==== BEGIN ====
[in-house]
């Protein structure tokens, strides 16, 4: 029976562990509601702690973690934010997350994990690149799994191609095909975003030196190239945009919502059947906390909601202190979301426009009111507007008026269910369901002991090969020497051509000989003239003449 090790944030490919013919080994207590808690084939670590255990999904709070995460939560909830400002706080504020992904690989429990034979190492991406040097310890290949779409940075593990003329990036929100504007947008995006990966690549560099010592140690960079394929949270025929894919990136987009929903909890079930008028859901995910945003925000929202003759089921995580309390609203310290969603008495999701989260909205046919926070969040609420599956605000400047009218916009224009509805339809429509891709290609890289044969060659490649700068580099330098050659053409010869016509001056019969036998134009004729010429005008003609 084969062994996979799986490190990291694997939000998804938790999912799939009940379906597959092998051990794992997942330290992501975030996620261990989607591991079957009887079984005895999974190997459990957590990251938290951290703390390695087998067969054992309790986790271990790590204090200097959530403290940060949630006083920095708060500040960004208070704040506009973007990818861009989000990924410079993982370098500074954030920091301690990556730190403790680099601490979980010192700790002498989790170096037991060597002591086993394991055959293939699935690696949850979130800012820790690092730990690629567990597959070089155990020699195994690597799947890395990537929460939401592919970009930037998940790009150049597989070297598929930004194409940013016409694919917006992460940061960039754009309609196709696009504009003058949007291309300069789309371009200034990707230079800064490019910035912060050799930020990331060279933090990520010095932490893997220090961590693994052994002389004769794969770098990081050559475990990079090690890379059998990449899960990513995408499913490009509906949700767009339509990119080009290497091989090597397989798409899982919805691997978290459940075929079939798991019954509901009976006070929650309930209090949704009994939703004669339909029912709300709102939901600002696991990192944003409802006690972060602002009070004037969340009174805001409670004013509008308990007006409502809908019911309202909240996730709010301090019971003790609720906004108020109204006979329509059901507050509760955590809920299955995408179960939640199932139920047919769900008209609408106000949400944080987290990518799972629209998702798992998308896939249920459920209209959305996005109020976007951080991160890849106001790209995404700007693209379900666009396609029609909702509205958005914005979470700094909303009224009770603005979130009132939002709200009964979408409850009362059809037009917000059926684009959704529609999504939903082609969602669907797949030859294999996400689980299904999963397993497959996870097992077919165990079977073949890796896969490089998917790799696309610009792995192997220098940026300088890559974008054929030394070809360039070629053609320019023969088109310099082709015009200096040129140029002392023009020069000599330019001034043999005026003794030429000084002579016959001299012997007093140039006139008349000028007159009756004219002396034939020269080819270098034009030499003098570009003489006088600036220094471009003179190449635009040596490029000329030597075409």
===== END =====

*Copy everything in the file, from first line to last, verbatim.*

[in-house]
């Protein structure tokens, strides 16, 4: 029976562990509601702690973690934010997350994990690149799994191609095909975003030196190239945009919502059947906390909601202190979301426009009111507007008026269910369901002991090969020497051509000989003239003449 090790944030490919013919080994207590808690084939670590255990999904709070995460939560909830400002706080504020992904690989429990034979190492991406040097310890290949779409940075593990003329990036929100504007947008995006990966690549560099010592140690960079394929949270025929894919990136987009929903909890079930008028859901995910945003925000929202003759089921995580309390609203310290969603008495999701989260909205046919926070969040609420599956605000400047009218916009224009509805339809429509891709290609890289044969060659490649700068580099330098050659053409010869016509001056019969036998134009004729010429005008003609 084969062994996979799986490190990291694997939000998804938790999912799939009940379906597959092998051990794992997942330290992501975030996620261990989607591991079957009887079984005895999974190997459990957590990251938290951290703390390695087998067969054992309790986790271990790590204090200097959530403290940060949630006083920095708060500040960004208070704040506009973007990818861009989000990924410079993982370098500074954030920091301690990556730190403790680099601490979980010192700790002498989790170096037991060597002591086993394991055959293939699935690696949850979130800012820790690092730990690629567990597959070089155990020699195994690597799947890395990537929460939401592919970009930037998940790009150049597989070297598929930004194409940013016409694919917006992460940061960039754009309609196709696009504009003058949007291309300069789309371009200034990707230079800064490019910035912060050799930020990331060279933090990520010095932490893997220090961590693994052994002389004769794969770098990081050559475990990079090690890379059998990449899960990513995408499913490009509906949700767009339509990119080009290497091989090597397989798409899982919805691997978290459940075929079939798991019954509901009976006070929650309930209090949704009994939703004669339909029912709300709102939901600002696991990192944003409802006690972060602002009070004037969340009174805001409670004013509008308990007006409502809908019911309202909240996730709010301090019971003790609720906004108020109204006979329509059901507050509760955590809920299955995408179960939640199932139920047919769900008209609408106000949400944080987290990518799972629209998702798992998308896939249920459920209209959305996005109020976007951080991160890849106001790209995404700007693209379900666009396609029609909702509205958005914005979470700094909303009224009770603005979130009132939002709200009964979408409850009362059809037009917000059926684009959704529609999504939903082609969602669907797949030859294999996400689980299904999963397993497959996870097992077919165990079977073949890796896969490089998917790799696309610009792995192997220098940026300088890559974008054929030394070809360039070629053609320019023969088109310099082709015009200096040129140029002392023009020069000599330019001034043999005026003794030429000084002579016959001299012997007093140039006139008349000028007159009756004219002396034939020269080819270098034009030499003098570009003489006088600036220094471009003179190449635009040596490029000329030597075409």